Northampton in the Great War and Frome in the Great War would both, I suggest, be essential reading for anybody with an interest in these towns. The volume on Frome has more to say about the men and women from this Somerset community, and at 184 pages long it its page count be argued to represent better value for money than Northampton which weighs in at around 140 pages. But for the military researcher, both volumes - and for that matter probably - all of the volumes in this series will be worth having on standby.

Both books have good indexes - although Frome's is the better of the two - and both volumes also acknowledge local archival resources which is always encouraging to see.

Book Review: Victoria Crosses on the Western Front - Somme 1916

I have a bookshelf at home which is rapidly becoming a VC shelf. Having collected the Gerald Gliddon series when those books were published in the 1990s, I'm now adding to that with these newer 100th anniversary releases by Pen & Sword.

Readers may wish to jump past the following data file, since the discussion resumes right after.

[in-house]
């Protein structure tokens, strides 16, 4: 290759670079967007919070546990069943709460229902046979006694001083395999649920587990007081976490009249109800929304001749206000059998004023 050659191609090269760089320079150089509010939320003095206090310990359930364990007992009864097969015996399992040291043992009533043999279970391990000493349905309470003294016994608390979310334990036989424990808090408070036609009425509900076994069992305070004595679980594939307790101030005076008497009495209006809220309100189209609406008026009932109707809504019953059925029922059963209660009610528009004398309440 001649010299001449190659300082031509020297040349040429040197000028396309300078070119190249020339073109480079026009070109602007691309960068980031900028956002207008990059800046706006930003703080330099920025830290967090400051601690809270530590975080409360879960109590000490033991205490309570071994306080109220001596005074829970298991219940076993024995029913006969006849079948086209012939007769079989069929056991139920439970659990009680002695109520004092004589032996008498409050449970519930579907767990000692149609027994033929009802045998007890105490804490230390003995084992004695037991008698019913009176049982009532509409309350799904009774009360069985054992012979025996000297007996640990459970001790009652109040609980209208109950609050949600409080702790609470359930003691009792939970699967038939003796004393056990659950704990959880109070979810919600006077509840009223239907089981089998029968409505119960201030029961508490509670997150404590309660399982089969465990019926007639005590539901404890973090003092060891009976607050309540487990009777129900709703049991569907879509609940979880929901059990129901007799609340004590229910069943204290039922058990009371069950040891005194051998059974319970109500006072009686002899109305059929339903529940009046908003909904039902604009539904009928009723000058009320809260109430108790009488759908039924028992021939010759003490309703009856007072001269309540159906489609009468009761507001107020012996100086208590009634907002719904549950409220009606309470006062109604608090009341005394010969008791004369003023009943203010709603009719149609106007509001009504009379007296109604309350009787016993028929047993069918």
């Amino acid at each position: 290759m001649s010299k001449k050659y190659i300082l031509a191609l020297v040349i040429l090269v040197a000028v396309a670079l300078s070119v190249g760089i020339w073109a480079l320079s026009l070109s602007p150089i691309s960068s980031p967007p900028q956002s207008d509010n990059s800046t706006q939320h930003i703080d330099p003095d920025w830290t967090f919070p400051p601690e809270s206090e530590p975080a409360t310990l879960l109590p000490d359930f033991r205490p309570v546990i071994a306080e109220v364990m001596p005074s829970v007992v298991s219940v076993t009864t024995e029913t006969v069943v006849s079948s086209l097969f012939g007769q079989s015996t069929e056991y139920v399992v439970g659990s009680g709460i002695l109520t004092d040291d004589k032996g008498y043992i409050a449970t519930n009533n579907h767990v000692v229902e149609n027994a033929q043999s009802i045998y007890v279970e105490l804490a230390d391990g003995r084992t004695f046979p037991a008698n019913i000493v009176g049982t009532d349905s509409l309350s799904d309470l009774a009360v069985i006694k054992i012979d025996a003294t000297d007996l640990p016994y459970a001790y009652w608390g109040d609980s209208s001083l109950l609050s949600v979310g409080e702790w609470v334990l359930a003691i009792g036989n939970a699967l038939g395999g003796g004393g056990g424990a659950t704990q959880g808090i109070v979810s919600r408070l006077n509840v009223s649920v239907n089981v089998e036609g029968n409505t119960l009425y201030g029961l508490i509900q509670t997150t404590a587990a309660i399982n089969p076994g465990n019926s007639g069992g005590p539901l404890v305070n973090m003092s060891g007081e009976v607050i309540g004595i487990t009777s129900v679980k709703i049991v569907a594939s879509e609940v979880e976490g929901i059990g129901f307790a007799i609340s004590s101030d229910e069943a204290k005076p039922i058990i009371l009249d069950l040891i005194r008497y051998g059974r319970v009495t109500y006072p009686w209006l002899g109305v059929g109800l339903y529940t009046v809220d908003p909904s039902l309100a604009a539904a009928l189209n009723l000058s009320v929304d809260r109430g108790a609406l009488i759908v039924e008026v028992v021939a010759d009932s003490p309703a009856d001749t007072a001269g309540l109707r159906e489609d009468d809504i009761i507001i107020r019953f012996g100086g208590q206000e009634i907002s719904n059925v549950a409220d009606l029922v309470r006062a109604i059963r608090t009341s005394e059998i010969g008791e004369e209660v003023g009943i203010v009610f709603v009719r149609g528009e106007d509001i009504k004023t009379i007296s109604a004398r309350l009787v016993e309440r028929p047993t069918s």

I should state, perhaps, that I do not have a particular interest in the Victoria Cross - although anyone owning a VC which they no longer require should not hesitate to contact me if they wish to give it away to a good home. The beauty of these books though is that the detail they give goes far beyond the individual actions which resulted in the award of this most prestigious of British gallantry awards.

I felt at the time that the Gerald Gliddon books were a terrific addition to military libraries, and I still think this. The Pen & Sword series, authored by Paul Oldfield, goes a few steps further, however, both in terms of the textual detail supplied and in the contextual detail. It is this latter information - and particularly the maps - which make these books so useful to those with a general interest in the First World War, or for that matter, a specific interest in an action or British Army unit.